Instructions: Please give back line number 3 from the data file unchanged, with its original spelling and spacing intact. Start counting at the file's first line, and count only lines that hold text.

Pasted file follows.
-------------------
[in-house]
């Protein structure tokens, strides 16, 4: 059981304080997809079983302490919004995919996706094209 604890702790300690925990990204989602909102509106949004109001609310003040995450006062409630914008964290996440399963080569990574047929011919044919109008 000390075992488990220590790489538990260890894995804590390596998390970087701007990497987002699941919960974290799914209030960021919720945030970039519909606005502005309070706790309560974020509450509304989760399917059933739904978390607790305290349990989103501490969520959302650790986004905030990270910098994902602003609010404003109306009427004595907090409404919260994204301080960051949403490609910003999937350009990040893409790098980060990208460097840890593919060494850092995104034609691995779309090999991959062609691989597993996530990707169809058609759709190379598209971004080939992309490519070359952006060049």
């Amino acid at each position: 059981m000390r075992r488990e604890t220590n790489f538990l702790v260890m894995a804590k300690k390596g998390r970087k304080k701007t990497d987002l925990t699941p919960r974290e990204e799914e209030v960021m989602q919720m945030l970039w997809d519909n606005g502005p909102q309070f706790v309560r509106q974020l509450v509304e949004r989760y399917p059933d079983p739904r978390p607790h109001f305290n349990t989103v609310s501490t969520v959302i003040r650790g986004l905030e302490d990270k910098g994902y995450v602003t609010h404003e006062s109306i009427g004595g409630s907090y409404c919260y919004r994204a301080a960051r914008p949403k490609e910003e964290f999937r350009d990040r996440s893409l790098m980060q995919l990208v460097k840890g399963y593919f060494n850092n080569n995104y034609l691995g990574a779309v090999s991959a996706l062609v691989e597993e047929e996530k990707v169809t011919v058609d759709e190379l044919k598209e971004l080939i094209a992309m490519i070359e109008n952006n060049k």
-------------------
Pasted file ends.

């Amino acid at each position: 059981m000390r075992r488990e604890t220590n790489f538990l702790v260890m894995a804590k300690k390596g998390r970087k304080k701007t990497d987002l925990t699941p919960r974290e990204e799914e209030v960021m989602q919720m945030l970039w997809d519909n606005g502005p909102q309070f706790v309560r509106q974020l509450v509304e949004r989760y399917p059933d079983p739904r978390p607790h109001f305290n349990t989103v609310s501490t969520v959302i003040r650790g986004l905030e302490d990270k910098g994902y995450v602003t609010h404003e006062s109306i009427g004595g409630s907090y409404c919260y919004r994204a301080a960051r914008p949403k490609e910003e964290f999937r350009d990040r996440s893409l790098m980060q995919l990208v460097k840890g399963y593919f060494n850092n080569n995104y034609l691995g990574a779309v090999s991959a996706l062609v691989e597993e047929e996530k990707v169809t011919v058609d759709e190379l044919k598209e971004l080939i094209a992309m490519i070359e109008n952006n060049k």